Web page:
The Code Committee of the Panel (Committee) has replaced the current rule on asset valuations (Rule 29) with a new rule which better reflects current practice and clarifies certain aspects, (RS 2018/1) following its consultation in 2018 (PCP 2018/1).
The rationale for Rule 29 is that if an asset valuation is given in connection with an offer, it is likely to be of such fundamental importance to offeree company shareholders when deciding on the merits of the offer that they should have the benefit of an opinion on the valuation from an independent expert valuer.
These amendments will take effect on 01 April 2019. They will apply to all transactions, including those that straddle that date, unless it would give the amendments retrospective effect.
Key aspects of the new rule
Which valuations are caught?
The new rule applies to an asset valuation published by the offeree company or a securities exchange offeror:
- during the offer period
- in the 12 months before the start of the offer period, or
- more than 12 months before the start of the offer period if attention is drawn to that valuation in the context of the offer,
unless the Panel decides that the valuation is not material to offeree company shareholders in making a properly informed decision as to the merits or demerits of the offer (which will depend on the particular circumstances).
Rule 29 does not therefore apply to an asset valuation published by a cash offeror in respect of its own assets. It is also not intended to apply to a valuation of assets or liabilities published in a company’s financial statements only as a result of accounting practices and which is not otherwise used to argue the merits or demerits of the offer.
Which assets are caught?
The rule principally applies to valuations of:
- land, buildings, plant or equipment
- mineral, oil or gas reserves, and
- unquoted investments representing in aggregate 10% or more of the gross asset value of the party to the offer which published the valuation.
It also continues to be capable of applying to valuations of other types of assets or liabilities and the Panel should be consulted on these.
If an offeree company or a securities exchange offeror publishes, or has published, a net asset value figure or an adjusted net asset value figure in circumstances where Rule 29 would apply if a valuation had been published in respect of the underlying assets, a valuation of those underlying assets must be published. That valuation would then be subject to this rule.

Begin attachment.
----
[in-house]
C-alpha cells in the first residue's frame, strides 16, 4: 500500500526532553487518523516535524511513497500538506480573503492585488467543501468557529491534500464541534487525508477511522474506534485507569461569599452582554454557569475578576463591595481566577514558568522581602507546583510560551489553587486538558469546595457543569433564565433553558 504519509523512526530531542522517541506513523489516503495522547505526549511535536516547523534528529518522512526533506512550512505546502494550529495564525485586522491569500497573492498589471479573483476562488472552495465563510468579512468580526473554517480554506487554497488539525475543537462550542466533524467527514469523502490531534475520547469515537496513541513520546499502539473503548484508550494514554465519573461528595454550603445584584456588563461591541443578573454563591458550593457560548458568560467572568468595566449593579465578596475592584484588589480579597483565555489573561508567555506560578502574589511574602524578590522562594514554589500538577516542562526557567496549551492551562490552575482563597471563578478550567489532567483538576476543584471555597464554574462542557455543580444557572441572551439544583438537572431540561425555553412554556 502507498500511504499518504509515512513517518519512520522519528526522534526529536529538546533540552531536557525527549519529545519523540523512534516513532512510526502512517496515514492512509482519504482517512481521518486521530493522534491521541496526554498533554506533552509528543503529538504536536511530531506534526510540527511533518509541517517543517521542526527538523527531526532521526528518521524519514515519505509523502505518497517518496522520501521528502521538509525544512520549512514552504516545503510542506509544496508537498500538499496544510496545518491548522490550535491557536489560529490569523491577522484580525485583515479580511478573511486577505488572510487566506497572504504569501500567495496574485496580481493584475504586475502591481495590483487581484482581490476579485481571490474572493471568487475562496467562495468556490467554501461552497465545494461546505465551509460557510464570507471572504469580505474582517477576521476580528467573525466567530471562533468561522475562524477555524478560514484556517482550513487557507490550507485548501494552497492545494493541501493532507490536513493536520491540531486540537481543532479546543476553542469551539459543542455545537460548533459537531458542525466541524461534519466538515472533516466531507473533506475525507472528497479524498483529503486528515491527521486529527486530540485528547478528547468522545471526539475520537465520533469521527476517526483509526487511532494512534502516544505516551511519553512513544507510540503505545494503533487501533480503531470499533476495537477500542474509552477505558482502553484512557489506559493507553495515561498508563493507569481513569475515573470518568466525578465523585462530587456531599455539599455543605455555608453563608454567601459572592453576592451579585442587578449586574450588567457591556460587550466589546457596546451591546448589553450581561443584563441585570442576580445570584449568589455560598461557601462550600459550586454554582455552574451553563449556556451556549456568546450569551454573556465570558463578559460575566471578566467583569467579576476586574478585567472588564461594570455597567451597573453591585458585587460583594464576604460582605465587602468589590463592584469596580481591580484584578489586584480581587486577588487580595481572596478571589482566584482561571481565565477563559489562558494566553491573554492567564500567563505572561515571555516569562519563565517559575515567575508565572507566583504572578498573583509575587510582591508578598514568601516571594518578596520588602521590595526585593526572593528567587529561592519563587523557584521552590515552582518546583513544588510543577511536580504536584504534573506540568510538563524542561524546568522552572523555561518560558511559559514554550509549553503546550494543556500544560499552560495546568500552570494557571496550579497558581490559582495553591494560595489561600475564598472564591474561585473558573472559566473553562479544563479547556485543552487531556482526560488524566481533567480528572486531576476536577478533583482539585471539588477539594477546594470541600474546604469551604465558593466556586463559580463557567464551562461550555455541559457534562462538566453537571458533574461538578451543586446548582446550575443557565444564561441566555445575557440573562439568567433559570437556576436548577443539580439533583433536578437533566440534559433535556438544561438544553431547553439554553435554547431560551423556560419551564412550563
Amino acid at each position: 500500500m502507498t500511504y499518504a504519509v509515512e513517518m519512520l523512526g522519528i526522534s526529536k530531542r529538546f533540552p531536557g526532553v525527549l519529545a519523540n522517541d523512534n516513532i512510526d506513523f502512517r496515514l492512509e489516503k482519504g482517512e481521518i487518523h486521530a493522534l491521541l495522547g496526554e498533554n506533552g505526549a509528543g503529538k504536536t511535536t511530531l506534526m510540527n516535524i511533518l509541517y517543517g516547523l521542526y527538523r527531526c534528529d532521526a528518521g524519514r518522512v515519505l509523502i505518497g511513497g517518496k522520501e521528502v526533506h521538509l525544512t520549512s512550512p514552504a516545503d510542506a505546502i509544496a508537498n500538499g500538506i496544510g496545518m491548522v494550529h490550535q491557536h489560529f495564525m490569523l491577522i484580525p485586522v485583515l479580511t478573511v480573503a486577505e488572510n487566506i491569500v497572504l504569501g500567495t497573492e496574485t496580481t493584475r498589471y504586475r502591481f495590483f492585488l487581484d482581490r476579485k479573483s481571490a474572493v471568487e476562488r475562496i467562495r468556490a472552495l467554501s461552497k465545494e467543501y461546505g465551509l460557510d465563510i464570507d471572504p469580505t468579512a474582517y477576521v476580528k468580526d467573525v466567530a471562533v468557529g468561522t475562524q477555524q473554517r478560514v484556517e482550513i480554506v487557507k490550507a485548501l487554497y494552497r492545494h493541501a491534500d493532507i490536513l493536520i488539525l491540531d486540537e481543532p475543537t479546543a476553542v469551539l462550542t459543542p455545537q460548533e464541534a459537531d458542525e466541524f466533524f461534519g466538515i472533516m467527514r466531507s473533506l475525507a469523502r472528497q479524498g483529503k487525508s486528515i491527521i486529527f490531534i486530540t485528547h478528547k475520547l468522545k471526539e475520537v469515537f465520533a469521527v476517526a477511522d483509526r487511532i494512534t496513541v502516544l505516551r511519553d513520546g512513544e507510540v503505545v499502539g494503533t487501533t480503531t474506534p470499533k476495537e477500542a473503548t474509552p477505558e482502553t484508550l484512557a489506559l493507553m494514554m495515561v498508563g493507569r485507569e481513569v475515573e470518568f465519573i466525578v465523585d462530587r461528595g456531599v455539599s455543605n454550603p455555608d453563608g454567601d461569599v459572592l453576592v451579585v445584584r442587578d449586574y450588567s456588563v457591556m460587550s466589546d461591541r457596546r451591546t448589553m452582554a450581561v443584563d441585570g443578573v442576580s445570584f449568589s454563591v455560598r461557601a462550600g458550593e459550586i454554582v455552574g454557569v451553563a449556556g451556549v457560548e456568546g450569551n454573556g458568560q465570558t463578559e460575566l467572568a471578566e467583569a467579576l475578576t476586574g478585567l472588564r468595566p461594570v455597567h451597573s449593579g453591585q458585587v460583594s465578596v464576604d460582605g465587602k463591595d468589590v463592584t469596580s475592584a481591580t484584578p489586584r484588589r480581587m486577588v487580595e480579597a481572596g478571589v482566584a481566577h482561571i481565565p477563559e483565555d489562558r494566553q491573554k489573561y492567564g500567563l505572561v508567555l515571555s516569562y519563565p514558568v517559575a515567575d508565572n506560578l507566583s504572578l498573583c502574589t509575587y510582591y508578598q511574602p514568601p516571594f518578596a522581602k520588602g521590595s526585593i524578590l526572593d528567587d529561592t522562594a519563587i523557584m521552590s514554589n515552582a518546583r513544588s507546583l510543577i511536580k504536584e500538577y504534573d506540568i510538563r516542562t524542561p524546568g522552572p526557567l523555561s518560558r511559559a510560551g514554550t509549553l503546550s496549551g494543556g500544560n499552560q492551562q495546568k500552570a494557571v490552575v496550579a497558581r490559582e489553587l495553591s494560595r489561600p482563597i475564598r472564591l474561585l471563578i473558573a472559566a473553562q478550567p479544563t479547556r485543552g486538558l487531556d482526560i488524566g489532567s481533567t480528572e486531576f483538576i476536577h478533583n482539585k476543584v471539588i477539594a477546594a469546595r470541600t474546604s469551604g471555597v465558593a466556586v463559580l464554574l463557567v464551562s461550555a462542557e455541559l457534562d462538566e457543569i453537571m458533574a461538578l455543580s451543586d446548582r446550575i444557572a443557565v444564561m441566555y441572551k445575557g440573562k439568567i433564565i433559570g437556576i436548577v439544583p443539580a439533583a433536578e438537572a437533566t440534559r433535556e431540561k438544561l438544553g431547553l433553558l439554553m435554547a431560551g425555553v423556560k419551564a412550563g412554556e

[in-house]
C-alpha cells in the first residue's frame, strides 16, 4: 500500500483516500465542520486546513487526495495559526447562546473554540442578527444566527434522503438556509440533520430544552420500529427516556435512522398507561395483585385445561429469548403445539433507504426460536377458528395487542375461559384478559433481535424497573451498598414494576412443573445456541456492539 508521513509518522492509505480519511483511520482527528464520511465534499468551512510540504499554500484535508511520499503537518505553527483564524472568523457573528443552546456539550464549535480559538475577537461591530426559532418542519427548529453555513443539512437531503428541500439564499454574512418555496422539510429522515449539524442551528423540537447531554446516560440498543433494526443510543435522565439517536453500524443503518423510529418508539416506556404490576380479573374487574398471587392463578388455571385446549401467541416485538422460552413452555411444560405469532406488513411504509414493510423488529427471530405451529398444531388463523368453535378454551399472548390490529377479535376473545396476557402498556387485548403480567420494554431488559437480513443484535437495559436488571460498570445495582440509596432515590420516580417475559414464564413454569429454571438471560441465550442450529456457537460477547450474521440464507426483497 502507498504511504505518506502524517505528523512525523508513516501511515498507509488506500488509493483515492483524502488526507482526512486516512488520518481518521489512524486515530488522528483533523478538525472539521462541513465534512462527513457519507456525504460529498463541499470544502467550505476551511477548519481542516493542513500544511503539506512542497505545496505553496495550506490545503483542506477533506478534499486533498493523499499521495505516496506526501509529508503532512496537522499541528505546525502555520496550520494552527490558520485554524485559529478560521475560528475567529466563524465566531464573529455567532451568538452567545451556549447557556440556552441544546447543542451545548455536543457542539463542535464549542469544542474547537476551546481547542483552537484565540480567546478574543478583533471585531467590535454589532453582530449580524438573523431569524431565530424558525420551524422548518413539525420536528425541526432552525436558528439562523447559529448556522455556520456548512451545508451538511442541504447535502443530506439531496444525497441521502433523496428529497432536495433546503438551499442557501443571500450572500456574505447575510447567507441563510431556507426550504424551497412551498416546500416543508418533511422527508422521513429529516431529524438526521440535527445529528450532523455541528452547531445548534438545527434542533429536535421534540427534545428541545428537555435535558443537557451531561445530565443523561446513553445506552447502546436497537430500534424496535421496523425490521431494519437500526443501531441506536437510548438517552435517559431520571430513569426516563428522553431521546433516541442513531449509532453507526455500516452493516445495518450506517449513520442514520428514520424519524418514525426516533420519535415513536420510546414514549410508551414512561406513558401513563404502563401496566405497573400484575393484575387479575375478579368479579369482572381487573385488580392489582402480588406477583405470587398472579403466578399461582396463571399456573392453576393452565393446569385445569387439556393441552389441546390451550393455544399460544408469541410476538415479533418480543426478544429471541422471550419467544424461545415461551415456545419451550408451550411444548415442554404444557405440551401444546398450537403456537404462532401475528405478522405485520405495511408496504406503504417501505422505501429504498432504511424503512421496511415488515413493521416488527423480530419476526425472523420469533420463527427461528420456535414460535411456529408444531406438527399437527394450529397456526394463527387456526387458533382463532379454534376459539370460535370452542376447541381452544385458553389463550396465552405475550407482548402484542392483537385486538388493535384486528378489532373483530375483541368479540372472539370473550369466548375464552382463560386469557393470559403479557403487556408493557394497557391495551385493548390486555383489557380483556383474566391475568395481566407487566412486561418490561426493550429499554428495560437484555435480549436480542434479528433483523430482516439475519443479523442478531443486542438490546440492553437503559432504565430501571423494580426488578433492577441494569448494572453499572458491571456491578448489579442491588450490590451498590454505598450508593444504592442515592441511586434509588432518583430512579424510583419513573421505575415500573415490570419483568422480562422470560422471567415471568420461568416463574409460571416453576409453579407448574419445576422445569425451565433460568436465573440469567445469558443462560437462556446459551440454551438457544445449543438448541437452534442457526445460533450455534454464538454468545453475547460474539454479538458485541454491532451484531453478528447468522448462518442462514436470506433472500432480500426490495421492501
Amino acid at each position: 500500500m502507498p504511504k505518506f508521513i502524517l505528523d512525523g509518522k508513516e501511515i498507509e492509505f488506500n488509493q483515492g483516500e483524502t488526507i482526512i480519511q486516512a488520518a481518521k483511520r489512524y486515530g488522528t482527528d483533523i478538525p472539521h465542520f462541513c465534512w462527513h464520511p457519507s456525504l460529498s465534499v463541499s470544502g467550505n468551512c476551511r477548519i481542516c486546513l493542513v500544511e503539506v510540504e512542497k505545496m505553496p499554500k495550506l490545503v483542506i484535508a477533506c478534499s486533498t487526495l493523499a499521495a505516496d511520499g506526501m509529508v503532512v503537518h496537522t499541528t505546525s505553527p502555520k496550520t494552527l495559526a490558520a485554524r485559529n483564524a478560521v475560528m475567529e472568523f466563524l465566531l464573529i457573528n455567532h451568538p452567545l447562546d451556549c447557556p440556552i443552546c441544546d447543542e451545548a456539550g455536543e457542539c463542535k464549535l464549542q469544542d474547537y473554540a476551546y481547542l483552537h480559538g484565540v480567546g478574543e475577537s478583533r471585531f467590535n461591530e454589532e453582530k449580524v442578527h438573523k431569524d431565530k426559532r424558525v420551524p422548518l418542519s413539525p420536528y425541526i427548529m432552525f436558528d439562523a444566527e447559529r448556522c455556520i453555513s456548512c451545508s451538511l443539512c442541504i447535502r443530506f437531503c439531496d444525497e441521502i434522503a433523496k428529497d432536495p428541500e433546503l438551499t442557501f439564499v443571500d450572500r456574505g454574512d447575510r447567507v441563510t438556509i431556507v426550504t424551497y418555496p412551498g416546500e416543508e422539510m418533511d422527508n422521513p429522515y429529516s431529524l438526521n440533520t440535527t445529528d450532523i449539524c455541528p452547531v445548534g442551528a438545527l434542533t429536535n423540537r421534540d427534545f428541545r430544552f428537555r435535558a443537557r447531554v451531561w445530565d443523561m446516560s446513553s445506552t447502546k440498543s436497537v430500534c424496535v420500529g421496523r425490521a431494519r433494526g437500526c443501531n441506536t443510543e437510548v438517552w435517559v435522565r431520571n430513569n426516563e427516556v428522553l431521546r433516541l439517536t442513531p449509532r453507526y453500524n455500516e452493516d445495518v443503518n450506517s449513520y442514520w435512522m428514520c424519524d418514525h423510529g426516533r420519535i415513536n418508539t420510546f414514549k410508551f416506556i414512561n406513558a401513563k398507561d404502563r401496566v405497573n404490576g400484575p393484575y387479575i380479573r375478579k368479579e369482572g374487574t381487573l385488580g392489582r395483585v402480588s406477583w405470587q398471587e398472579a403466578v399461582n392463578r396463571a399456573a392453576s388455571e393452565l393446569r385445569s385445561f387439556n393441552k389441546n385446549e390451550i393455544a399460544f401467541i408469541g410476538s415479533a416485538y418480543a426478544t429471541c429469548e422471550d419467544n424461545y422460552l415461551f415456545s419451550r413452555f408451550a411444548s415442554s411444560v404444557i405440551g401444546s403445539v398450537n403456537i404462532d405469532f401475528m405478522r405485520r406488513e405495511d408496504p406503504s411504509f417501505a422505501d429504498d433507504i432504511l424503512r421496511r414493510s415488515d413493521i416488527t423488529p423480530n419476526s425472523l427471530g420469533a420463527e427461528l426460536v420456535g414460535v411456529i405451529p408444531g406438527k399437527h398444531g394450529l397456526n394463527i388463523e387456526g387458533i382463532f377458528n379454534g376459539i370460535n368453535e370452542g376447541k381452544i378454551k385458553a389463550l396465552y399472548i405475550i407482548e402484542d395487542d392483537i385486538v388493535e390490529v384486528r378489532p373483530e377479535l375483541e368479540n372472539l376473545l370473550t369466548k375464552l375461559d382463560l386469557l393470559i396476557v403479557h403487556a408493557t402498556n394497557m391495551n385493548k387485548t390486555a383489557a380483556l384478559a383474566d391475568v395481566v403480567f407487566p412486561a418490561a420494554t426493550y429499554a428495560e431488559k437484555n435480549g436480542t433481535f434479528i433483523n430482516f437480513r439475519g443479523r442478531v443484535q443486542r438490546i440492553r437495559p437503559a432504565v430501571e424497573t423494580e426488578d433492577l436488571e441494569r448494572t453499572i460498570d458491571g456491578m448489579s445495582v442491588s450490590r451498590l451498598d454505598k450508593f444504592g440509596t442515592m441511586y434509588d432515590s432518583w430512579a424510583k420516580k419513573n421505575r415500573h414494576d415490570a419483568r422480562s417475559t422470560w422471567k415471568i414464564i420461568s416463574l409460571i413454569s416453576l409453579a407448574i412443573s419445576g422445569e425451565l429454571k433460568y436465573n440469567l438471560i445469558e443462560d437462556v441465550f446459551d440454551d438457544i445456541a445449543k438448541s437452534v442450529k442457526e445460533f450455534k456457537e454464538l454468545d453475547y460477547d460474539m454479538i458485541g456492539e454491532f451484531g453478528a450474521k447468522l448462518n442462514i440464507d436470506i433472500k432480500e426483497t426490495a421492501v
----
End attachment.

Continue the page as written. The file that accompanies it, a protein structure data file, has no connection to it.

What are the valuation report requirements?
A valuation published during the offer period which falls within the rule must be in the form of, or accompanied by, a valuation report, unless the Panel’s consent is obtained.
A valuation published in the 12 months or more before the start of an offer period which falls within the rule must be confirmed in, or updated by, a valuation report, unless the Panel’s consent is obtained.
Independent valuer: the valuation report must be prepared by an independent valuer who satisfies certain requirements set out in the rules.
Content: the rules set out what must be included in a valuation report.
Timing: a valuation published during an offer period can only be published if it is accompanied by the valuation report.
Valuation reports for a valuation published in the 12 months or more before the start of an offer period must be included in the offer document or offeree company’s board circular (as appropriate) or, if earlier, in the first announcement or document published during the offer period which refers to that valuation.
The Panel can consent to a delay in the publication of a valuation report but will only agree a delay beyond the date of the offer document or offeree board circular in exceptional circumstances.
Publication on website: the valuation report must be published on a website but there is no longer a requirement to publish an associated report or schedule containing details of the aggregate valuation.
No material difference statement
There is a new requirement that, if the date at which the assets were valued is not the same as the date of the document or announcement in which the valuation report is published, either:
- the directors must confirm (in the document or announcement) that the valuer has confirmed to them that an updated valuation would not be materially different, or
- an updated valuation must be published.
Potential tax liability
The new rule clarifies that, except with the consent of the Panel, the document or announcement in which the valuation is published must include an estimate of the amount of any potential tax liability which would arise from a sale of the assets. If the estimate is not included in the valuation report then it must be given by the directors.
If the Panel agrees that an estimate is not required, the document or announcement in which the valuation is published must explain why an estimate cannot not be given and describe the tax consequences of a sale of the assets
There is a new requirement to consult the Panel in advance of the publication of the information in the valuation report if that information could constitute a profit forecast.
Valuation of other party’s assets
The existing requirement that a party to an offer will not be allowed to publish a valuation of the assets of the other party unless supported by an unqualified valuation report has been retained.
Consequential amendments have also been made to Rules 23.2, 26.3 and 27.1.
This document (and any information accessed through links in this document) is provided for information purposes only and does not constitute legal advice. Professional legal advice should be obtained before taking or refraining from any action as a result of the contents of this document.